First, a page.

Chick Corea / Christian McBride / Brian Blade: Ottawa, Canada, October 3, 2010

Chick Corea / Christian McBride / Brian Blade: Ottawa, Canada, October 3, 2010
John Kelman By

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Corea, ever the mischievous, puckish protagonist, created a context where the music centered on high-spirited playfulness: pushed and pulled; twisted and turned; and obliquely refracted--as much about the journey as it was the destination.
Chick Corea Trio: Chick Corea / Christian McBride / Brian Blade
Dominion Chalmers Church
Ottawa, Canada
October 3, 2010

The last time Chick Corea came to Ottawa with a trio, it was for an informal and relatively unrehearsed show that, featuring old friends Eddie Gomez (bass) and Airto Moreira (drums), relied more on longstanding chemistry and a seemingly pulled-out-of-the-hat repertoire that felt a lot like being a fly on the wall of the pianist's living room. A 2008 appearance, at the TD Ottawa International Jazz Festival, found the veteran pianist back with the reunited Return to Forever, complete with banks of amps and an arsenal of keyboards, to revisit his legendary fusion group's glory days of the 1970s. And so, other than knowing that this was to be a group not to be missed—a new trio featuring two relatively new but ubiquitous friends in bassist Christian McBride and drummer Brian Blade—the near-sold out crowd at Ottawa, Canada's Dominion Chalmers Church had absolutely no idea what they'd be hearing when they bought their tickets to this, the Ottawa Jazz Festival's opening show of its 2010/11 Fall/Winter Series, other than it was going to be good. Very, very good.

And they were right. With a repertoire that weighed heavily on new writing, or new arrangements of older material, Corea, McBride and Blade put on a show that drew an enthusiastic response from the crowd throughout its roughly 90-minute set. While every show of the tour is being recorded for a possible live album, Corea confirmed, after the show, that firm plans have yet to be put into place. Based on the trio's Ottawa show—a combination of exhilarating and near-exhausting virtuosity, balanced with the nuanced understatement of three players with nothing to prove—it'll be a crime if a live album doesn't see the light of day. Beyond the stunning playing and a wealth of fine material, what elevated this performance above Corea's other recent visits to town was its palpable sense of fun, with plenty of smiles all around and no shortage of laughter either, as Corea, ever the mischievous, puckish protagonist, created a context where the music—despite some fairly knotty arrangements—centered on high-spirited playfulness: pushed and pulled; twisted and turned; and obliquely refracted—as much about the journey as it was the destination.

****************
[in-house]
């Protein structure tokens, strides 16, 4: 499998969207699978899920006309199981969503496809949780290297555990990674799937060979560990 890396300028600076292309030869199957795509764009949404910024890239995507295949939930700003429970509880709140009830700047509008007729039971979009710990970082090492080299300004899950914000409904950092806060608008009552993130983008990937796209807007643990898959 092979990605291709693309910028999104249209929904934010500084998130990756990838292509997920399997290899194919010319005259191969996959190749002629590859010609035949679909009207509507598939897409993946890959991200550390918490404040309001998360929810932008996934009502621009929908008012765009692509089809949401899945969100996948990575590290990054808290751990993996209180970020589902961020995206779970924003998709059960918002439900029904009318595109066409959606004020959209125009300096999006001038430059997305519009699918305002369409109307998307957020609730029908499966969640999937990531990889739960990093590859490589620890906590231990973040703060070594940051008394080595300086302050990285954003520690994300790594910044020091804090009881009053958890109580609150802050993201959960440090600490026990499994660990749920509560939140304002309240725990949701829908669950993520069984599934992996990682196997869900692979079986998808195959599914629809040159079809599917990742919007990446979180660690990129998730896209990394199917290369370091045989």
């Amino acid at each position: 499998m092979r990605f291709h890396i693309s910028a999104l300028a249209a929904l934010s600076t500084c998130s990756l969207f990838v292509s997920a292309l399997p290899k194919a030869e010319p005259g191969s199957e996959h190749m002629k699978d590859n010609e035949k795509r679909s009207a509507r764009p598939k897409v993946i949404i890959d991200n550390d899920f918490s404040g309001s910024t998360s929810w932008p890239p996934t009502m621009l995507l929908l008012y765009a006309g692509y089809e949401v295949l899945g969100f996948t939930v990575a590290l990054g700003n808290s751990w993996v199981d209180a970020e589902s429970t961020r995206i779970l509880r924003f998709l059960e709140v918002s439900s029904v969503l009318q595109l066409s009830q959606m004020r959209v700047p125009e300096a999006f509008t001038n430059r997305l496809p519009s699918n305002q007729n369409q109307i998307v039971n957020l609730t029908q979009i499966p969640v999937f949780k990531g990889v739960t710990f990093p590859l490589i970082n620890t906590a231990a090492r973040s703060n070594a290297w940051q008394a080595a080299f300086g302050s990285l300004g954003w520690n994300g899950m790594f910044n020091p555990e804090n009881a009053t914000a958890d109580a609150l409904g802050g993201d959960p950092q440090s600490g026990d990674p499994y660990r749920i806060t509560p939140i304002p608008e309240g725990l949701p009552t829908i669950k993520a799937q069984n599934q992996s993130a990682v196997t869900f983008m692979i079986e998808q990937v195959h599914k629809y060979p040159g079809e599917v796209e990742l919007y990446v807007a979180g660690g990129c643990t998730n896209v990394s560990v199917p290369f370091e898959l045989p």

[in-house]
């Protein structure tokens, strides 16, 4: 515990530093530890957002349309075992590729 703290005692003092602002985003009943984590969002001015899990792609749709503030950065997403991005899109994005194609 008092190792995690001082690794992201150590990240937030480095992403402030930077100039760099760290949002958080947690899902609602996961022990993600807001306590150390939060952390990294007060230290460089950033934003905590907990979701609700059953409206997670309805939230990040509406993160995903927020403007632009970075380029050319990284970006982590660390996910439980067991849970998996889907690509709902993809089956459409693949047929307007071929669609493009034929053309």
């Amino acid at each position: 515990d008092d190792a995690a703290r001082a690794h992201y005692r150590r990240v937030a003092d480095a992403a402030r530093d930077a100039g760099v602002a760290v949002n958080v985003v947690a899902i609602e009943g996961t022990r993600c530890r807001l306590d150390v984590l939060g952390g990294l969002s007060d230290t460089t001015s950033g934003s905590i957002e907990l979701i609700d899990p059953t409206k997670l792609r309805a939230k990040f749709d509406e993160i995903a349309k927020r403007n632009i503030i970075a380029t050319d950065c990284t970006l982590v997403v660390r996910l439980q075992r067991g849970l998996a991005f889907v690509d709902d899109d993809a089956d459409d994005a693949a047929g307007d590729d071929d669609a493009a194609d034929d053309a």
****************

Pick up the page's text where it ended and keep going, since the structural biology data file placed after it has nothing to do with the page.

Opening on a relatively subdued note with a delicate version of the late Joe Henderson's "Serenity" and a compelling rework of classical composer Alexander Scriabin's etude, "Opus 11, No. 2" (here expanded from its original miniature into a more extended opportunity for Corea to demonstrate his particularly vivid rhythmic sense), the trio gradually picked up steam throughout the set, as it revamped a lesser-known but quirky-as- expected tune from the Thelonious Monk repertoire, "Work," first recorded on Thelonious Monk & Sonny Rollins (OJC, 1955).

The group then moved into a series of mostly new compositions, written specifically for the trio. Two tracks, composed nearly 45 years apart, richly referred to Corea's longstanding interest in the cross-pollination of jazz and Spanish music: "Homage," which featured a solo piano intro marrying the pianist's percussive attack with his equally lithe and delicate touch; and a new, more complex arrangement of the title track to Corea's early trio classic with bassist Miroslav Vitous and drummer Roy Haynes, Now He Sings, Now He Sobs (Solid State, 1966), which began with Blade gradually building on a military march. McBride's "Song for Rosa," a dedication to civil rights activist Rosa Parks, provided some of the set's most incendiary moments, in particular, the bassist's solo—a limber dovetail to Corea, where the bassist approached near-impossible feats of speed, dexterity and, equally important, accuracy and allegiance to the song's fundamentals—but also demonstrating the trio's remarkable ability to work with dynamics. Dominion Chalmers, with its high cathedral ceiling, can be a tough room—especially when there's a drummer—but Corea, McBride and Blade played the room like the pros they are, especially Blade, who kept his touch light for the most part, but made the most of an ability to turn a single rim shot into a cannon going off; but always at the right moment, to provide sharp contrast or dramatic punctuation.

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